Women are woefully underrepresented in technology, science, engineering and mathematics jobs in South Africa. But for the last decade, a homegrown, UNICEF-supported program has worked to bring 11,000 lower-income high school girls into these industries.
Among those students was Raquel Sorota.
Sorota has come a long way from her humble upbringing in Johannesburg’s Tembisa township. She now works as a risk engineer at a top South African insurance company.
She was those one of those South African high school girls who went through the UNICEF-supported TechnoGirls program, which started in 2005. She was selected for the program in 2009.
Now 24, she says it changed her life.
“My life has literally never been the same again,” she said. “So, before the program, I wanted to be a doctor and today I’m an engineer, through that program. So I think a lot of what I think I took from that program was how it exposed me to the world of engineering. I think for the longest time I never knew how broad that world was and that I could have a place in that world, most importantly.”
Bright, disadvantaged girls
The program selects bright high school girls from economically disadvantaged backgrounds, gives them exposure to professions in science, technology, engineering and math, pairs them with mentors, and follows them through their university studies.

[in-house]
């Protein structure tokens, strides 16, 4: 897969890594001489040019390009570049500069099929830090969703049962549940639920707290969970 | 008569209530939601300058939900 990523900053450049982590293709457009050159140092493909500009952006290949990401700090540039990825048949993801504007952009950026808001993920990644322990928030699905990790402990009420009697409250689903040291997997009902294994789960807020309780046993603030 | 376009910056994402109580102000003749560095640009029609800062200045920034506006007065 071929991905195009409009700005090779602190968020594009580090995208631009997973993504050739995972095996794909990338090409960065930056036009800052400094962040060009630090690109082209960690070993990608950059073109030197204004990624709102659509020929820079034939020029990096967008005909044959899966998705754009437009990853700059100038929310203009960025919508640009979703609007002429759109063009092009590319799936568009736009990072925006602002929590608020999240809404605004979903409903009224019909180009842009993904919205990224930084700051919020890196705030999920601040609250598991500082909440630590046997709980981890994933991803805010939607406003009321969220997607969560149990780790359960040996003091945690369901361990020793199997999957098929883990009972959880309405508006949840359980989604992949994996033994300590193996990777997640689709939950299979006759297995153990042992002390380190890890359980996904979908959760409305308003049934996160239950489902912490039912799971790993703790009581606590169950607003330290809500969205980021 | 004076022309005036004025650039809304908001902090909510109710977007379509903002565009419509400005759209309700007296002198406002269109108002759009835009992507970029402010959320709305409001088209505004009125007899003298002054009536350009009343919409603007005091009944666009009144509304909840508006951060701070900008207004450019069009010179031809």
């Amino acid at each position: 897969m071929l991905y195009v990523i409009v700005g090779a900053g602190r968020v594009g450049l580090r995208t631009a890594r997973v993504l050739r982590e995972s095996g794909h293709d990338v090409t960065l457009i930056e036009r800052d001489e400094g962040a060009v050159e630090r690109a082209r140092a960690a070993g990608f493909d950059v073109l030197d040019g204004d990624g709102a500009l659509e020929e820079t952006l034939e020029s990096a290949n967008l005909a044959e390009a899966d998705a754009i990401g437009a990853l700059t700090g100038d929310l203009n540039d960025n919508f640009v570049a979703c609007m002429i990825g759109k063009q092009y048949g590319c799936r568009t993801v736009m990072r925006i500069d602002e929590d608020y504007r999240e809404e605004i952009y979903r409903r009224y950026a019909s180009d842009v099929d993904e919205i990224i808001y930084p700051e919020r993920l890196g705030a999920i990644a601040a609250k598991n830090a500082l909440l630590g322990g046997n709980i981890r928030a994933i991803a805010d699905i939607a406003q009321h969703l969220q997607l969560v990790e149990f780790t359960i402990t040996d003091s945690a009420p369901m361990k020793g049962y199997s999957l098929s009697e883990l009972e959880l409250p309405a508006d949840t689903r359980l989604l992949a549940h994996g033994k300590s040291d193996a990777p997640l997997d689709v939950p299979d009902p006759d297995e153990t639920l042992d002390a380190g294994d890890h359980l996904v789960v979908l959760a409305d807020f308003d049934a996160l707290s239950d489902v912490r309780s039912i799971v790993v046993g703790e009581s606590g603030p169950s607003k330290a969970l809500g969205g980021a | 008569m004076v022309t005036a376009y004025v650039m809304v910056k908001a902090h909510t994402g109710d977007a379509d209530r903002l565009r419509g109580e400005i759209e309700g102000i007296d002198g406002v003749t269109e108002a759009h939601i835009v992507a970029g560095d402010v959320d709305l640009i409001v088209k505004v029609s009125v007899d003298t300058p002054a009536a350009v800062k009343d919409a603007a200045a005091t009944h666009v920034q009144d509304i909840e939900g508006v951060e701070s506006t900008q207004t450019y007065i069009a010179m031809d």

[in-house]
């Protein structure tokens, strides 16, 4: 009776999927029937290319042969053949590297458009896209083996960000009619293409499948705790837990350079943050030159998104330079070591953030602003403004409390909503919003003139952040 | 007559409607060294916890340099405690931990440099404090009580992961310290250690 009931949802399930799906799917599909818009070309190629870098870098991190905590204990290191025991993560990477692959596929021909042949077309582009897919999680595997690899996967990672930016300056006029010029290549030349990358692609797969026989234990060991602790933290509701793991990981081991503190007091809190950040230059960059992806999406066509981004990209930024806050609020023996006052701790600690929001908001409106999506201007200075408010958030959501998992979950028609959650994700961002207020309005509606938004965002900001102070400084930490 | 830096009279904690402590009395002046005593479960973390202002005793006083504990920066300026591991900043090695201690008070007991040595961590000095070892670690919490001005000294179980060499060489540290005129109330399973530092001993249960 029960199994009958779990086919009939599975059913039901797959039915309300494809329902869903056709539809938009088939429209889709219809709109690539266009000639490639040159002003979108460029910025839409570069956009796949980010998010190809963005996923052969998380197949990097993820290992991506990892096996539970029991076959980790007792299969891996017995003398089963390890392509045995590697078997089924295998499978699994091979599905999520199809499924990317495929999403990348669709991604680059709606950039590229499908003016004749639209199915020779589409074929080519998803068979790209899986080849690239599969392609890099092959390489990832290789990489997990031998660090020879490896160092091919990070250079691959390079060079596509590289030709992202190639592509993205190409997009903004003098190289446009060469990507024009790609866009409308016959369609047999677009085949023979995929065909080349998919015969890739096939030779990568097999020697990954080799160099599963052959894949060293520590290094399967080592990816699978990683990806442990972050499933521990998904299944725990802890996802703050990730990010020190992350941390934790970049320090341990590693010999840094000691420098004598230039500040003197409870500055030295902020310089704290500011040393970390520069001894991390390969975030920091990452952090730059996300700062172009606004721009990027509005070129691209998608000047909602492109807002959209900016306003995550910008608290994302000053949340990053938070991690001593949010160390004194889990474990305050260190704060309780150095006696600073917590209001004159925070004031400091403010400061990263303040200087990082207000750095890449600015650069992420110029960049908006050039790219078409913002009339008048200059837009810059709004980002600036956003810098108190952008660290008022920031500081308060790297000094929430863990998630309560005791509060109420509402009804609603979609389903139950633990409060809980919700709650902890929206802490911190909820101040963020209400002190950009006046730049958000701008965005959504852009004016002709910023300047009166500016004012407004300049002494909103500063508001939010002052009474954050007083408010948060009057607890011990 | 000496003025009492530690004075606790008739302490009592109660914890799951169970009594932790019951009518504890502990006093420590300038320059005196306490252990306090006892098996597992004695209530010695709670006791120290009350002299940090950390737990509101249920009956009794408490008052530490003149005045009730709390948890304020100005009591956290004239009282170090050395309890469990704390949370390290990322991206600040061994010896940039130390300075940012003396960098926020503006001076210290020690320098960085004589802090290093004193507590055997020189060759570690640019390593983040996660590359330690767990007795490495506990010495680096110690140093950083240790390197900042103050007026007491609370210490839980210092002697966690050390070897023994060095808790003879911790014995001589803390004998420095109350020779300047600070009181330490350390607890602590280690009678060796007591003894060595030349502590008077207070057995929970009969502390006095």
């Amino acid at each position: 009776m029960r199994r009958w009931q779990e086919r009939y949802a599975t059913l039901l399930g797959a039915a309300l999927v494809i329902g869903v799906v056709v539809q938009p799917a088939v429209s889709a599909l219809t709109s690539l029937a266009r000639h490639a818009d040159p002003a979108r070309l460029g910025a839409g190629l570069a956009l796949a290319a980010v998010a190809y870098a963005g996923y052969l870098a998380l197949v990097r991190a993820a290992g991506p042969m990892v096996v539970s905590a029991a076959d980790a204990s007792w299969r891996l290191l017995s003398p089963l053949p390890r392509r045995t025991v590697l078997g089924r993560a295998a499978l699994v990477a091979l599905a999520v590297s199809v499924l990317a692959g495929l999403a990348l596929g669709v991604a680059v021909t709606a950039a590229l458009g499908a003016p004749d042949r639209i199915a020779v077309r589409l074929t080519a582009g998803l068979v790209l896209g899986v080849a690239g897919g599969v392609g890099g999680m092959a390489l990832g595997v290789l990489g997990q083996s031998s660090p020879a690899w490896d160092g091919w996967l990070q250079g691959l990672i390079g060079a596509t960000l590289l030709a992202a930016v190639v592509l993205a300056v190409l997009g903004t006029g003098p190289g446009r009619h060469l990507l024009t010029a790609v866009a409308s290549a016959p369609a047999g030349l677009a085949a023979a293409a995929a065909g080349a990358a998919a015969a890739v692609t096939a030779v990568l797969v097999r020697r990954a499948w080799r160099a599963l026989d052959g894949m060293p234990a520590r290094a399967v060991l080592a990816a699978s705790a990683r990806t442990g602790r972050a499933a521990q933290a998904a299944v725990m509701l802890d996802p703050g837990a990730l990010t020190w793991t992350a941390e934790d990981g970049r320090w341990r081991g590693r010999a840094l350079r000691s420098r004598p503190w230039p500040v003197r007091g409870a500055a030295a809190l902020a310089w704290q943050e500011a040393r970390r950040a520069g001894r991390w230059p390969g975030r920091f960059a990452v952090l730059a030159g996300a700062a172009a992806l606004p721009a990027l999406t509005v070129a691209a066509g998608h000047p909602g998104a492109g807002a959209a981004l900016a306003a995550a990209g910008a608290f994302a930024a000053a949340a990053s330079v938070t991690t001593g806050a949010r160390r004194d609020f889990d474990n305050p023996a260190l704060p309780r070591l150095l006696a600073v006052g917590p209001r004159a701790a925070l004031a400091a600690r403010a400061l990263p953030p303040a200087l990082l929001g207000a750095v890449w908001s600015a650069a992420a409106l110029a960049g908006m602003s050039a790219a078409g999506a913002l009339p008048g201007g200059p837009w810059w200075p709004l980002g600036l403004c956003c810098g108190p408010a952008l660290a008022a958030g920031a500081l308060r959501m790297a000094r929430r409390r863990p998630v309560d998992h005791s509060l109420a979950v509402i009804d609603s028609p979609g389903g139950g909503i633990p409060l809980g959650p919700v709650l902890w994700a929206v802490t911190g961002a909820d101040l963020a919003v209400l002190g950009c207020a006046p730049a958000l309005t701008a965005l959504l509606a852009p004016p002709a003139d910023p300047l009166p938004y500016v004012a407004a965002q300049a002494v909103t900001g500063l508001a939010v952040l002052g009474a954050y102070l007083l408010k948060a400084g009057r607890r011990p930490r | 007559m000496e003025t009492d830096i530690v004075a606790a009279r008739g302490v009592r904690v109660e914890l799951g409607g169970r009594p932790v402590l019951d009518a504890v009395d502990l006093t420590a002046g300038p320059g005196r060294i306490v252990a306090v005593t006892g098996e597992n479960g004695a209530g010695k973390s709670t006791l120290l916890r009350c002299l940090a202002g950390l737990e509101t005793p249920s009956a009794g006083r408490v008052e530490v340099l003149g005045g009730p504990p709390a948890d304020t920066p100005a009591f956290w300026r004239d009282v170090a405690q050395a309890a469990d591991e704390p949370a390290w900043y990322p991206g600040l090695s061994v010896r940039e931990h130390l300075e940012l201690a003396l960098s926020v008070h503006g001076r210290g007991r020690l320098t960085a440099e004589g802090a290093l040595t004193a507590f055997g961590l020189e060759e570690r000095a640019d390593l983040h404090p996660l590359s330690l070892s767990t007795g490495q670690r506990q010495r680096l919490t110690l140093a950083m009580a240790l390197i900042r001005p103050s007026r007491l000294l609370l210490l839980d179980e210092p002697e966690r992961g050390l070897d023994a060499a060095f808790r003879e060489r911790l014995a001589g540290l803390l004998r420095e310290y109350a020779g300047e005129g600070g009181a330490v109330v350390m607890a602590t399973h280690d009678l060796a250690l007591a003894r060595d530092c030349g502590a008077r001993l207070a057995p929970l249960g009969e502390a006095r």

The program’s founder, Staff Sithole, says this is about much more than creating a new crop of workers. This, she says, is about changing the world — and who runs it.
“It is more an instrument, or a program, which is contributing towards gender equality. So rather than just running advocacy programs, let’s come with something that can change the circumstances, can be a purposeful targeted intervention of contributing towards gender equality,” she said.
For high school students Gugulethu Zungu and Queen Makaile, the obstacles are more than just lack of opportunity. Both are physically challenged; they were both born with different, rare genetic defects that have affected their appearance and their health. Both were chosen to participate in the program this year for their high grades in math and science.
Zungu says the program led her to identify her dream career — forensics — but also to expand her horizons.
“I like investigating and solving mysteries. And it actually makes me believe that, indeed, nothing is impossible. You just have to think out of the box,” she said.
Makaile, who has struggled with hearing and vision problems as a result of her rare defect that has also given her asymmetrical facial features, says she now wants to be come a journalist, to show the world that her thoughts matter more than her looks.
For these girls, nothing, they say, will stand in their way.